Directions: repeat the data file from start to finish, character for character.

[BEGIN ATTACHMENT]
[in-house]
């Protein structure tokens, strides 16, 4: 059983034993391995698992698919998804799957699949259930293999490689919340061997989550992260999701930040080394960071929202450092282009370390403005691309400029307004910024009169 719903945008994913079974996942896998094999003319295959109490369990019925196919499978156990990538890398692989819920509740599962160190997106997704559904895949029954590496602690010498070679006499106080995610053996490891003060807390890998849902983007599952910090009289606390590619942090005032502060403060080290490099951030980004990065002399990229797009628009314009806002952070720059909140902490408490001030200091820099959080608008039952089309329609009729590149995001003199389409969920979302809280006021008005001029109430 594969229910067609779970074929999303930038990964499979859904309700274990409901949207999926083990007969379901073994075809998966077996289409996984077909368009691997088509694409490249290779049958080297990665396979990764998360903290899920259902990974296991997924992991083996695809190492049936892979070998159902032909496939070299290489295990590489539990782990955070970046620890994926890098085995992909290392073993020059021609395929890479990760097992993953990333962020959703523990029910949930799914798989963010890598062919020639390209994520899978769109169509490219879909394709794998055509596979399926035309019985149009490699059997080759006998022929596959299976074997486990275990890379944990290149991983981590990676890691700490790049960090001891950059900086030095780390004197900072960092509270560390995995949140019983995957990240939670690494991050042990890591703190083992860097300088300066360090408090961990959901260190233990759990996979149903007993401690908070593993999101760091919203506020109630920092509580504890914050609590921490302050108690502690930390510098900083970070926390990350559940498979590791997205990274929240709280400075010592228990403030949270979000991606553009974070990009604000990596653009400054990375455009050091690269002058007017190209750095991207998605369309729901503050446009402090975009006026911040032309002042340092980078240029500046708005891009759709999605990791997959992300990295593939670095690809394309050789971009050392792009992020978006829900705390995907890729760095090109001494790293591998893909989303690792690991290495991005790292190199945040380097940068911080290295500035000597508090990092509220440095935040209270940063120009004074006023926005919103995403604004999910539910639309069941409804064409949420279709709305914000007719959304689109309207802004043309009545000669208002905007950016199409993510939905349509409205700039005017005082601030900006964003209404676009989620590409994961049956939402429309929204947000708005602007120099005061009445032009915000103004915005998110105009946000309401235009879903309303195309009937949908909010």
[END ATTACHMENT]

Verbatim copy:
[in-house]
């Protein structure tokens, strides 16, 4: 059983034993391995698992698919998804799957699949259930293999490689919340061997989550992260999701930040080394960071929202450092282009370390403005691309400029307004910024009169 719903945008994913079974996942896998094999003319295959109490369990019925196919499978156990990538890398692989819920509740599962160190997106997704559904895949029954590496602690010498070679006499106080995610053996490891003060807390890998849902983007599952910090009289606390590619942090005032502060403060080290490099951030980004990065002399990229797009628009314009806002952070720059909140902490408490001030200091820099959080608008039952089309329609009729590149995001003199389409969920979302809280006021008005001029109430 594969229910067609779970074929999303930038990964499979859904309700274990409901949207999926083990007969379901073994075809998966077996289409996984077909368009691997088509694409490249290779049958080297990665396979990764998360903290899920259902990974296991997924992991083996695809190492049936892979070998159902032909496939070299290489295990590489539990782990955070970046620890994926890098085995992909290392073993020059021609395929890479990760097992993953990333962020959703523990029910949930799914798989963010890598062919020639390209994520899978769109169509490219879909394709794998055509596979399926035309019985149009490699059997080759006998022929596959299976074997486990275990890379944990290149991983981590990676890691700490790049960090001891950059900086030095780390004197900072960092509270560390995995949140019983995957990240939670690494991050042990890591703190083992860097300088300066360090408090961990959901260190233990759990996979149903007993401690908070593993999101760091919203506020109630920092509580504890914050609590921490302050108690502690930390510098900083970070926390990350559940498979590791997205990274929240709280400075010592228990403030949270979000991606553009974070990009604000990596653009400054990375455009050091690269002058007017190209750095991207998605369309729901503050446009402090975009006026911040032309002042340092980078240029500046708005891009759709999605990791997959992300990295593939670095690809394309050789971009050392792009992020978006829900705390995907890729760095090109001494790293591998893909989303690792690991290495991005790292190199945040380097940068911080290295500035000597508090990092509220440095935040209270940063120009004074006023926005919103995403604004999910539910639309069941409804064409949420279709709305914000007719959304689109309207802004043309009545000669208002905007950016199409993510939905349509409205700039005017005082601030900006964003209404676009989620590409994961049956939402429309929204947000708005602007120099005061009445032009915000103004915005998110105009946000309401235009879903309303195309009937949908909010």